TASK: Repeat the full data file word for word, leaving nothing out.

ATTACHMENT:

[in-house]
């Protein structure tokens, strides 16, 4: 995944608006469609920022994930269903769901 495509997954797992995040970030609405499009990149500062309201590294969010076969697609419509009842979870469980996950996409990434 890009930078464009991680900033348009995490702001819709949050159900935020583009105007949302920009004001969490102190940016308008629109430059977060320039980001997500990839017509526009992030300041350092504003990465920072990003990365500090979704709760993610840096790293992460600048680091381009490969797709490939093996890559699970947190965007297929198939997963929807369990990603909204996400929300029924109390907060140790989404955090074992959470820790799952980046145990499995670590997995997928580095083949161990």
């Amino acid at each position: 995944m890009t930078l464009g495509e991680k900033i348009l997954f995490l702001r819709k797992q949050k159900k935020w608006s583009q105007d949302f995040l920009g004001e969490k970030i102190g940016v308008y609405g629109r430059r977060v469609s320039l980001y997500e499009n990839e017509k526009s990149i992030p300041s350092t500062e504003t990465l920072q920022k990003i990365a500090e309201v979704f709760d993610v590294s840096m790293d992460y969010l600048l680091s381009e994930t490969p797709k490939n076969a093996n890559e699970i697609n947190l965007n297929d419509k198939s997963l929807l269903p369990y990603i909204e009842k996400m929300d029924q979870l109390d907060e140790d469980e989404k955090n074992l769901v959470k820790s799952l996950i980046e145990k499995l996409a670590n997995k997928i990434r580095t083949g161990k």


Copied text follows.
[in-house]
């Protein structure tokens, strides 16, 4: 995944608006469609920022994930269903769901 495509997954797992995040970030609405499009990149500062309201590294969010076969697609419509009842979870469980996950996409990434 890009930078464009991680900033348009995490702001819709949050159900935020583009105007949302920009004001969490102190940016308008629109430059977060320039980001997500990839017509526009992030300041350092504003990465920072990003990365500090979704709760993610840096790293992460600048680091381009490969797709490939093996890559699970947190965007297929198939997963929807369990990603909204996400929300029924109390907060140790989404955090074992959470820790799952980046145990499995670590997995997928580095083949161990």
């Amino acid at each position: 995944m890009t930078l464009g495509e991680k900033i348009l997954f995490l702001r819709k797992q949050k159900k935020w608006s583009q105007d949302f995040l920009g004001e969490k970030i102190g940016v308008y609405g629109r430059r977060v469609s320039l980001y997500e499009n990839e017509k526009s990149i992030p300041s350092t500062e504003t990465l920072q920022k990003i990365a500090e309201v979704f709760d993610v590294s840096m790293d992460y969010l600048l680091s381009e994930t490969p797709k490939n076969a093996n890559e699970i697609n947190l965007n297929d419509k198939s997963l929807l269903p369990y990603i909204e009842k996400m929300d029924q979870l109390d907060e140790d469980e989404k955090n074992l769901v959470k820790s799952l996950i980046e145990k499995l996409a670590n997995k997928i990434r580095t083949g161990k």